7 Ways to Cure Title Trauma

7 Ways to Cure Title Trauma
April 12, 2017 No Comments Writing Lynneklippel

Selecting the right book title for your book can be extremely challenging.  Whether you are writing non-fiction, fiction, or poetry, if your book title doesn’t excite and compel readers, they won’t want to look inside the pages of your book.

Many authors spend lots of sleepless nights on the book titles.  Here are some tips that will decrease the angst and help you find a great title.

1. Stop looking for the perfect title. The idea of perfect gets us all stressed out and makes the search for titling a book feel even more ominous.  Aim for an interesting title, a compelling title, or a marketable title.

2. Understand standard titling rules in your genre. Non-fiction books generally have a title and subtitle. Novels usually only have a title.  Poetry titles often generate a feeling, either something excessively plain like Stephen King’s collection, Good Poems, or are flowery and evocative like David Whyte’s House of Belonging.  Some books of poetry have subtitles while others do not.  You can understand the rules by looking at the top twenty best-selling books in your genre on Amazon.  While it is exciting to be a rebel and disregard the rules, I don’t recommend it for it for your first books.  New authors need to prove they can follow the rules and garner some success before breaking the rules.

 3.Allow yourself to do lots of brainstorming. Think about your title in the shower, while driving, or taking a walk. Some of your best ideas will occur when you are moving your body.

4.Don’t fall in love too fast. Find a suitable working title you can live with while you are writing your book. The focus of your book may change during the writing process so allow some flexibility in the title until you have finished your manuscript.  Your editor and publisher will often weigh in with title suggestions.

5.Speak your title. A title should be easy to say. Imagine a someone announcing you by sharing your book title. If your title contains words that are hard to pronounce or confusing, it will not flow well.  To Kill a Mockingbird reads better than Atticus Finch’s Dilemma.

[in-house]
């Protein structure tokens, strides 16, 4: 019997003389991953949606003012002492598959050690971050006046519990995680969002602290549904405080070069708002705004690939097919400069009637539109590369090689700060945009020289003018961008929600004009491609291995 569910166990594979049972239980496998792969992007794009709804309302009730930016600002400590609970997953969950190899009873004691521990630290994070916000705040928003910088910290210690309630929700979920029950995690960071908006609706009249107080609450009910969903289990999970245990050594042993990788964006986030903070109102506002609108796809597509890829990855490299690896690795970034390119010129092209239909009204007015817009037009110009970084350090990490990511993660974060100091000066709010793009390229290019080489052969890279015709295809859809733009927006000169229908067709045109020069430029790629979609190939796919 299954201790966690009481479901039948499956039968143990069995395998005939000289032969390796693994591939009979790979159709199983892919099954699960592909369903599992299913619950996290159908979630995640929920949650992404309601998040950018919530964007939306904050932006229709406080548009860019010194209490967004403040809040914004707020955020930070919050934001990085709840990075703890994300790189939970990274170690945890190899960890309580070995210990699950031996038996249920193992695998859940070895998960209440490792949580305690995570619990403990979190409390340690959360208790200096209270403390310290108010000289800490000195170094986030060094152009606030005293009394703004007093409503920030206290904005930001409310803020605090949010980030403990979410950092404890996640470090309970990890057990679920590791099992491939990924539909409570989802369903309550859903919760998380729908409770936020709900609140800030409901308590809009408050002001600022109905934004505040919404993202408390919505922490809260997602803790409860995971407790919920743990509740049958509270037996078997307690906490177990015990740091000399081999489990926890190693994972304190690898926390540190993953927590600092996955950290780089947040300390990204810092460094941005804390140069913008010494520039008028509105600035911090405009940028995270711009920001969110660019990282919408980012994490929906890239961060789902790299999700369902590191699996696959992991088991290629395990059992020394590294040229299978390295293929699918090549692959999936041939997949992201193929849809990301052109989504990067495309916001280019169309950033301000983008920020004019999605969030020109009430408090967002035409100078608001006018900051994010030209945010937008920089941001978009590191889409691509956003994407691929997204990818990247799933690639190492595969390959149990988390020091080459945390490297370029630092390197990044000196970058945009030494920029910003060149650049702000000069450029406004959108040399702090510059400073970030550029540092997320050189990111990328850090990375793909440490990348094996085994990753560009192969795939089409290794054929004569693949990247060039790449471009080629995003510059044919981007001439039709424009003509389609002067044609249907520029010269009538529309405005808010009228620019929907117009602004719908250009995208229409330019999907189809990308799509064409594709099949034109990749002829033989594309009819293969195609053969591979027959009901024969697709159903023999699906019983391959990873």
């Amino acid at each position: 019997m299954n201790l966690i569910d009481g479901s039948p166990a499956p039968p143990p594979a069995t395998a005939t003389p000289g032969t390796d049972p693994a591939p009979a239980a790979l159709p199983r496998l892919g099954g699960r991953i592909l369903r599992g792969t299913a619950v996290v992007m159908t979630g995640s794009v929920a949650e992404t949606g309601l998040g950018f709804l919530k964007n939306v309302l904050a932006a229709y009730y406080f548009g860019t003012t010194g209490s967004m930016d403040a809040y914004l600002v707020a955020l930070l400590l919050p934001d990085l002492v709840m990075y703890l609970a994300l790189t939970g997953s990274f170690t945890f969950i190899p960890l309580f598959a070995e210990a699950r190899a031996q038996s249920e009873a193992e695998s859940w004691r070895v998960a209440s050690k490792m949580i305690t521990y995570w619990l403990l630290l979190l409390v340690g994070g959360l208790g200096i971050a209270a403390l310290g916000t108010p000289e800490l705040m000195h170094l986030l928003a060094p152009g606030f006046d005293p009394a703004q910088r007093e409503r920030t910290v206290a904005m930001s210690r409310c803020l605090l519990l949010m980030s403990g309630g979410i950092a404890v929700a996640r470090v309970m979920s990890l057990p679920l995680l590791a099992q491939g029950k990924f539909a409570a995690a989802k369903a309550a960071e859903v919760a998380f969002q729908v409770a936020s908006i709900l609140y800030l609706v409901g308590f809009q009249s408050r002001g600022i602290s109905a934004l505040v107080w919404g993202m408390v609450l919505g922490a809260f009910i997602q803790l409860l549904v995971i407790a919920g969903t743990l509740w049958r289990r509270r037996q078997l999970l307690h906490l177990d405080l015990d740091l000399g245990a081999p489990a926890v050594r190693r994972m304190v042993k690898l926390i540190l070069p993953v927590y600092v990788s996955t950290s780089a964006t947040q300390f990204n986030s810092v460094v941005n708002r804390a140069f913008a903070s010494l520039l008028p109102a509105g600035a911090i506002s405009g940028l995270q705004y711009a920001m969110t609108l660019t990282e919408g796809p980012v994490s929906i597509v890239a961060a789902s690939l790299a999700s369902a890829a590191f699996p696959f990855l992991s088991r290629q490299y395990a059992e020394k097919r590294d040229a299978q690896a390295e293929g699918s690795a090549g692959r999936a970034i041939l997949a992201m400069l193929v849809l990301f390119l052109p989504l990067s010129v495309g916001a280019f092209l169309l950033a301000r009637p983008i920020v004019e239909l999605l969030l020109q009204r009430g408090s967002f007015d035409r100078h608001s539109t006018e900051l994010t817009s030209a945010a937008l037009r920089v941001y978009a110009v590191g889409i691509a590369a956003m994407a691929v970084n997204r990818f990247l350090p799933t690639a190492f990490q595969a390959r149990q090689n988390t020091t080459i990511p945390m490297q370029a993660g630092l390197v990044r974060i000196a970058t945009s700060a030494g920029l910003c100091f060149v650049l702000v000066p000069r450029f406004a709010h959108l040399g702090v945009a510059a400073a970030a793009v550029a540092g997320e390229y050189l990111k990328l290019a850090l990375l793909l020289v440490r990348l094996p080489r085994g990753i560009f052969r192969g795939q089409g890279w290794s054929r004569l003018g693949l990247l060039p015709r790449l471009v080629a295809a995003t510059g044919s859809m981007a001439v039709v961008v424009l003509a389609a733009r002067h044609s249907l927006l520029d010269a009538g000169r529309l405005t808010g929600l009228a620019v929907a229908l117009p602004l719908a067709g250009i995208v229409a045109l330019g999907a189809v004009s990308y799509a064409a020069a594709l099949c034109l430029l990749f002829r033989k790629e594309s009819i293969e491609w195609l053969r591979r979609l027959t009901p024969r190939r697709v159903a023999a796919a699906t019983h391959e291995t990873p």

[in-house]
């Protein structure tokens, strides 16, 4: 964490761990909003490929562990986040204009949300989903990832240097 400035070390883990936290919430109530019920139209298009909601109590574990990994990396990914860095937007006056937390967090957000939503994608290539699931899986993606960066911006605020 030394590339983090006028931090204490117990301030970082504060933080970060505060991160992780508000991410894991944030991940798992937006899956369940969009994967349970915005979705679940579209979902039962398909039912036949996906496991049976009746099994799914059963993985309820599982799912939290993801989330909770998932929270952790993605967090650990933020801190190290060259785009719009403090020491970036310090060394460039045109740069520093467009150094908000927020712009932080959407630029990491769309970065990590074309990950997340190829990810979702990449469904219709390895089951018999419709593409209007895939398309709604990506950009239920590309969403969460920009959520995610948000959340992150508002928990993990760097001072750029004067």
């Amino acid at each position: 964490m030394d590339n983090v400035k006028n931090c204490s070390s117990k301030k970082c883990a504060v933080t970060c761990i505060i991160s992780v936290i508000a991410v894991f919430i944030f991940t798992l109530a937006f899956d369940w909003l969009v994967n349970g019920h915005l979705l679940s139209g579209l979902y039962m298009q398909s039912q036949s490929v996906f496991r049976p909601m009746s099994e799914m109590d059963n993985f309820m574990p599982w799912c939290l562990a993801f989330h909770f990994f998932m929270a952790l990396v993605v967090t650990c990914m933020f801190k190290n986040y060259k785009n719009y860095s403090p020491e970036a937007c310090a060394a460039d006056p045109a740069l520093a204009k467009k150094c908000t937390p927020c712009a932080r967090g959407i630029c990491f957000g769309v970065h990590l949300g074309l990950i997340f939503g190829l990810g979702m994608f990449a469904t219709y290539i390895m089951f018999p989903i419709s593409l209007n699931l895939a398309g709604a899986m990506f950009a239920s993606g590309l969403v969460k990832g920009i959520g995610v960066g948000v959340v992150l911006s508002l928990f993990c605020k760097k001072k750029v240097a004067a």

6.Consider the emotion. Your book title should stimulate a feeling for your reader, regardless of genre. Common title emotions include curiosity, fear, desire, dread, delight or pride.  Novel readers want to feel entertained and swept away.  Depending on the genre, they also may want to feel intelligent, lusty, horrified, or encouraged.  Non-fiction readers want to solve a particular problem that gives them a benefit- such as success, happiness, money, health, or even deeper connection to their faith.  Poetry readers want beautiful words used in a surprising or touching way.  Ensure that your title evokes emotions that will appeal to your ideal reader.

7.Listen to your body.  When I am brainstorming titles with my clients, I’ll get a tingle on the back of my neck when we find the right one. Others report a feeling in their stomach or a shiver up and down their arms.  When you hear yourself say your best title, you’ll feel it in your body and your heart.

I hope these seven tips end your title trauma.  If not, I’m glad to help.  You can set up a complimentary consultation to talk about my book mentoring services by clicking here.

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